Officials in two Tennessee counties, Shelby and Hamilton, use a bail calculation tool for criminal defendants that is also used in Waukesha, Wisconsin.

Waukesha is where suspect Darrell Brooks Jr. faces homicide charges for using his car to kill six people at a recent holiday gathering. Prosecutors handling a previous case of physical abuse and vehicular assault involving Brooks asked a court to set a bail bond for the defendant at a mere $1,000. Court officials agreed.

Far-left philanthropist John Arnold created this Public Safety Assessment (PSA) bail calculator.

Arnold’s website, Advancing Pretrial Policy & Research, said Shelby and Hamilton counties implemented Arnold’s tool in 2019.

This PSA, Arnold’s website went on, predicts a suspect’s failure to appear in court pretrial, a new criminal arrest while on pretrial release, and a new violent criminal arrest while on pretrial release. Arnold’s website said these factors deliver “improved outcomes.”

24/7 Wall Street last week listed what it said were America’s 50 most dangerous cities.

Chattanooga, in Hamilton County, ranked as the nation’s 43rd most dangerous city.

Memphis, in Shelby County, ranked as the nation’s most dangerous city overall.

Arnold’s website said officials in Arizona, Kentucky, New Jersey, and Utah also use his PSA.

Arnold recently published a column on his website that said “partisan actors and analysts” were trying to capitalize on the Waukesha tragedy.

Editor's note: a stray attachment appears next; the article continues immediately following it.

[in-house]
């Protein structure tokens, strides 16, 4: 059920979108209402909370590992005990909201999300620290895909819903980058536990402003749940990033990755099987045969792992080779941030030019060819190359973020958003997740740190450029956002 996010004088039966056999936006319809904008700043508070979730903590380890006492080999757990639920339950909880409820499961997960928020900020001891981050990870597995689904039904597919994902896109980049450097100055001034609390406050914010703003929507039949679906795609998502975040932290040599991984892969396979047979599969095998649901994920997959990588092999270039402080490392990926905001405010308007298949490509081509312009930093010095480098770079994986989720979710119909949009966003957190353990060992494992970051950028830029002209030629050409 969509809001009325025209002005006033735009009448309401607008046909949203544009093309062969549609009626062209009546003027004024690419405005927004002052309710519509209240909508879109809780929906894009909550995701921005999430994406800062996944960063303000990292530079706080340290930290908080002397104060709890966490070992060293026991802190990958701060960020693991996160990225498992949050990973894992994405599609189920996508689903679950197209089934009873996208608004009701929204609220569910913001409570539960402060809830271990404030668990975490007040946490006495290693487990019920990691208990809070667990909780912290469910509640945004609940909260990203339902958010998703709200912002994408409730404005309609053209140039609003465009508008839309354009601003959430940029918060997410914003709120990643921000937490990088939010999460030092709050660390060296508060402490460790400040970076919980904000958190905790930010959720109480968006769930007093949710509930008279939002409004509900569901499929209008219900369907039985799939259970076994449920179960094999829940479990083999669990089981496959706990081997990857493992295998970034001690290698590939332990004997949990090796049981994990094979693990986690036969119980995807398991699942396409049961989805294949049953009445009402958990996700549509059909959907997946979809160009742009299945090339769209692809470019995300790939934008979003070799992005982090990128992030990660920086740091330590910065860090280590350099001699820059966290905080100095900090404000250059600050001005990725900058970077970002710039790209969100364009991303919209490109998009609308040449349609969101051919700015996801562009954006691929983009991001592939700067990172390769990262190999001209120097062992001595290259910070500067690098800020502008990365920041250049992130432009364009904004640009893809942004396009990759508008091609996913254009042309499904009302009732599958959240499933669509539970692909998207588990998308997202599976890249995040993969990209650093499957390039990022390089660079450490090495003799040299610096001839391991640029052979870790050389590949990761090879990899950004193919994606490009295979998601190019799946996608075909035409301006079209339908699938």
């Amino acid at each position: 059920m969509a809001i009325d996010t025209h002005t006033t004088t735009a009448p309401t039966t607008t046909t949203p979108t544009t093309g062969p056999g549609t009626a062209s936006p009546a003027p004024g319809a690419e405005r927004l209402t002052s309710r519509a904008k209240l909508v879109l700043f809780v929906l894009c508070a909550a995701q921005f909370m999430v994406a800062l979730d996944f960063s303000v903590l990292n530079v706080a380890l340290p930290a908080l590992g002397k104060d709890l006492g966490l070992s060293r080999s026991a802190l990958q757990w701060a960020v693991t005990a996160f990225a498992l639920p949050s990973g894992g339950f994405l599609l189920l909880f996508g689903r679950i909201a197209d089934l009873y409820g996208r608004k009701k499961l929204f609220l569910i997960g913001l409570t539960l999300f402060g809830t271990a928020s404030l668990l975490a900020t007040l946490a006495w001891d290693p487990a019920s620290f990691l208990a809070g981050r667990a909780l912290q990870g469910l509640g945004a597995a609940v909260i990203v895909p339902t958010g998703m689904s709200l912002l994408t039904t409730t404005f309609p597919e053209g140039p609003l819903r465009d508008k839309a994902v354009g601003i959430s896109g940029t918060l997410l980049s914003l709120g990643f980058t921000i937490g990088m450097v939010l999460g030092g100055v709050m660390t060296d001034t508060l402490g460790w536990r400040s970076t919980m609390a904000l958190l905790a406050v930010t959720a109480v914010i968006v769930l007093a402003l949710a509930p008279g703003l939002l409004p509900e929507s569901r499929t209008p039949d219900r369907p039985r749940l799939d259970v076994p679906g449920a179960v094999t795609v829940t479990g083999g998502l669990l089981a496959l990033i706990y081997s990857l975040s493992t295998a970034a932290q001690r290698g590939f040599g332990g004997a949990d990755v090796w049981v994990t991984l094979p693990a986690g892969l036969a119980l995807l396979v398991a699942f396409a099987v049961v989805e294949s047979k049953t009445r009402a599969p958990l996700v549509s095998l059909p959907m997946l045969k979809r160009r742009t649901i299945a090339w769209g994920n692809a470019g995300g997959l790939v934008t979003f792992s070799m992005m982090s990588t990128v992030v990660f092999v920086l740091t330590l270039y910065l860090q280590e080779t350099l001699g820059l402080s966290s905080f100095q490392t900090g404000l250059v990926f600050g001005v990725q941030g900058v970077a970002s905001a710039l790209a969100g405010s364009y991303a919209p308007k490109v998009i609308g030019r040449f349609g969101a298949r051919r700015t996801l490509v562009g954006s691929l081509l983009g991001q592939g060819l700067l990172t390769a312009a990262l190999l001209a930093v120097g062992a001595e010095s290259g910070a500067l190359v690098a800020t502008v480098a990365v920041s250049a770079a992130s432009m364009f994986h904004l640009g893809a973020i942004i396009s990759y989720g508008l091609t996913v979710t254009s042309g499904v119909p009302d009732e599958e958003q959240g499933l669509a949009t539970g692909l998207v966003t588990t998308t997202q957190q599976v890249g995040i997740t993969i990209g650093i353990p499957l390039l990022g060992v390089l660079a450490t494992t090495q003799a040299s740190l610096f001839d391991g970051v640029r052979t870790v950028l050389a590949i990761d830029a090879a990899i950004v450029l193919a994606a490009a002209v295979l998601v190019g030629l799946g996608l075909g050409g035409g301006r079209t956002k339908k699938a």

“Partisan actors and analysts turned a moment of mourning into a megaphone for their own agenda, highlighting the fact that the man behind the wheel — who is now facing at least six homicide charges — had recently been freed on a $1,000 bond for prior offenses. This, they say, should spark a backlash to bail reform,” according to the column.

“In reality, it just shows the depths to which the nationwide for-profit cash bail machine will stoop to defend a broken, unsafe system. The bloodshed was another sad example of the human toll of substituting money for a measure of public safety. In fact, the driver’s previous risk assessment had flagged a potential need for preventative detention. But, instead, a money bail was set.”

The column went on to say that “a system that allows the dangerous yet wealthy to buy their freedom pretrial is hardly tough on crime.”

“It is tough on the poor and working class who get stuck behind bars simply because they can’t write a check. It is tough on the families and businesses who lose loved ones and employees to unnecessary wealth-based detentions,” the column said.

“And it is tough on the taxpayers who have to pay for expensive, overcrowded jails. But the defenders of the cash bail status quo just don’t seem to care.”

In 2018, Investor’s Business Daily profiled Arnold and his wife Laura and described them as “mini-George Soroses.”

“Flying way under the radar, the Arnolds have spread an incredible amount of wealth over the past decade to push domestic public policy to the left,” according to the website.

“In fact, since January 2011, their foundation has disbursed more than $1 billion to advance special-interest causes.”

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Chris Butler is an investigative journalist at The Tennessee Star. Follow Chris on Facebook. Email tips to [email protected]
Photo “John Arnold” by Arnold Ventures. Background Photo “Shelby County Courthouse” by Thomas R Machnitzki. CC BY 3.0.